Luna Rossa Yacht Builders Wear Tyvek® Coveralls
The team of specialists involved in building the LUNA ROSSA yachts for the 2007 America’s Cup selected DuPont™ Tyvek® coveralls to help protect them from harmful substances during the boat construction phase.
A total of 5,000 Tyvek® garments were used by the team of 22 international super-specialists involved in building the new LUNA ROSSA yachts for the 2007 America’s Cup in Valencia. Commenting on the team’s choice of Tyvek® garments, Antonio Marrai, logistics and site manager for the Luna Rossa Challenge 2007 explained, "They were chosen personally by our boat construction operatives. Once the mould has been produced, they handle various phases, i.e. processing of the carbon, the fibre used in building the hulls, applying the resin, surfacing, smoothing and painting – all strictly by hand and without any automatic tools, which is why people are particularly exposed to the spread of fine, dry particles and possible sprays of atomised materials. It was therefore absolutely necessary to ensure the utmost protection in terms of safety at work for all operatives. To achieve this, they all chose to wear Tyvek® coveralls with protective goggles, gloves and respirator masks".
This was the fourth America’s Cup event for Antonio Marrai – his third with Luna Rossa. Marrai, who was previously with the Agip Petroli Group, can boast extensive experience in sailing, having taken part in the 12-metre international class world championships on Freedom (Porto Cervo, 1984), with Azzurra in Fremantle in Australia for the world championships in 1986 and for the America’s Cup in 1987. He also sailed in the world Maxi championships from 1989 to 1991.
Marrai explained, "In areas like this, where such sophisticated processes are carried out, the specialists have a much higher level of attention for hygiene and safety than normally seen in any other type of firm. Given that the operatives are all highly professional in this area, they take utmost care of themselves and constantly demand adequate personal protection equipment. There’s no need to remind them to use PPE as none of them would ever, for any reason, grind or even just sandpaper without adequate head-to-foot protection."
"Personally", Marrai underlined, "I do not have the necessary skill to evaluate whether overalls in Tyvek® are the best. I can, however, say that the boys, who had already worn them when building the previous Luna Rossa boats, only want these. There must be a reason for it. Besides the effective protection, the operatives especially appreciate the features of strength, fit and comfort and the great freedom of movement during work."
History of the America’s Cup
Winning the America’s Cup, the oldest sporting trophy in existence and the most important world sailing event, is a challenge that has been a source of great excitement since the nineteenth century, with the clippers, cutters, schooners and the two powers on opposite sides of the Atlantic, Great Britain and the United States of America, competing for supremacy at sea and leadership in terms of technology and innovation.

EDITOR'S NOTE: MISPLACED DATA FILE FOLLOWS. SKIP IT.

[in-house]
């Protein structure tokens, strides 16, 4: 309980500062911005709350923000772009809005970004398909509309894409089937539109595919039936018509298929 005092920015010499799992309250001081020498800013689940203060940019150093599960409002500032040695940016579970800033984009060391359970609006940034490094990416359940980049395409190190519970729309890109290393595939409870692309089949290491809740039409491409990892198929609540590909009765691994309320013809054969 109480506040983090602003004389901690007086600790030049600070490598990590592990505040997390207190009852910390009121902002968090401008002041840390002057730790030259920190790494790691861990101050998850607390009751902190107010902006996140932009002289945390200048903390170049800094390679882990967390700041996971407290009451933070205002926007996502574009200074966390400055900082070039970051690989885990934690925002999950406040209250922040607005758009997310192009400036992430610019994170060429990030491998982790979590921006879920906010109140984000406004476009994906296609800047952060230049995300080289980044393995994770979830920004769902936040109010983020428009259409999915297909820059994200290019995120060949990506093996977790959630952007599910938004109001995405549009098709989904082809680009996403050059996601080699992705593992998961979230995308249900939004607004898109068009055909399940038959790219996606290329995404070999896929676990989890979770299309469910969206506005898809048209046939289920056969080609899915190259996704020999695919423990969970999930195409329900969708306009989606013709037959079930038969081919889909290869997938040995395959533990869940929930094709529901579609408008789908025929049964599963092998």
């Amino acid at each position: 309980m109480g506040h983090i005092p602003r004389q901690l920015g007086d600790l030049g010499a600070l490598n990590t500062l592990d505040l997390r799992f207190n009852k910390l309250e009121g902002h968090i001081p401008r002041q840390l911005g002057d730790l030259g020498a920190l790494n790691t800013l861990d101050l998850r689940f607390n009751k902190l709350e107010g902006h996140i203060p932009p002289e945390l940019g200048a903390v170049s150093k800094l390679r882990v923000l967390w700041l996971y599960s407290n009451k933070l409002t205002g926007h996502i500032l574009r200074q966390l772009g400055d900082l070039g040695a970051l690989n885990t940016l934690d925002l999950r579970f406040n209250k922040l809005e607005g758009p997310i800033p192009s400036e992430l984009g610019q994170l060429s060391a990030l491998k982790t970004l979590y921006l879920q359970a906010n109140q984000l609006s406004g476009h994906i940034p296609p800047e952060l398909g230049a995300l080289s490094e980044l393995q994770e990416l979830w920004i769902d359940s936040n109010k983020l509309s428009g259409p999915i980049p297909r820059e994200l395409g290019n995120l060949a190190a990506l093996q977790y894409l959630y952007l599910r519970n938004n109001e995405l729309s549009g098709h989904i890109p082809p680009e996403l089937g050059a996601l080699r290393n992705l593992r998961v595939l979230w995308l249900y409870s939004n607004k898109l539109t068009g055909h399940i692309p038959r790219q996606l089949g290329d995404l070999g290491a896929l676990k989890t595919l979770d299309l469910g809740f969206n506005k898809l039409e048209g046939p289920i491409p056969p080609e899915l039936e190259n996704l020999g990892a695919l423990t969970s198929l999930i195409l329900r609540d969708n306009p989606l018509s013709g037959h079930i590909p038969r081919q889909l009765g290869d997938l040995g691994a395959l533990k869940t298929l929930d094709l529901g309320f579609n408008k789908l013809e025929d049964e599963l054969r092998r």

The first race dates back to 1851 when a group of New Yorkers inspired by Commodore John Cox Stevens crossed the Atlantic on a schooner, flying the New York Yacht Club flag, called the America, to challenge the British yachts. On 22 August, America took part in a regatta around the Isle of Wight, organized as part of the first Universal Exhibition, winning ahead of 14 British boats. "Majesty, there is no second", was the historic reply of the yeoman of the royal yacht to Queen Victoria present that day for the regatta.
The Hundred Guinea Cup, the name of the trophy to be won, followed the winners to the USA where it was promptly renamed America’s Cup and where it remained, on its pedestal at the New York Yacht Club, surviving repeated attempts by the many challengers for over a century.
In September 1983, 132 years later, the Cup left the USA for Perth, Australia, ending the longest run of wins in the history of all sports.
Since Stevens’ victory to the present, 26 skippers have won the America’s Cup and the appeal of this challenge has attracted high-profile figures over the years. Between 1899 and 1930 Sir Thomas Lipton attempted to take it to Ireland five times in a row and in later decades other famous names such as Sopwith, Vanderbilt, Bich and Turner, to name but a few, were committed to making it a legend. On 2 March 2003, the Cup returned to Europe in the hands of Ernesto Bertarelli, for the first time in its history.
Driven by technological superiority
The driving spirit behind today’s leading contenders has remained the same: to reach the highest level of training in all areas in order to outdo the fiercest of opponents and to be able to challenge the defender of the prized trophy. The America’s Cup is one of the areas in which the most advanced technologies are developed and applied. Right from the outset the attempt to prove technology superiority at sea of one nation over the other has been one of the pivots of the event. The challenge between technologies has endured until today with nations competing to decide who is capable of building the fastest America’s Cup class boat in the world.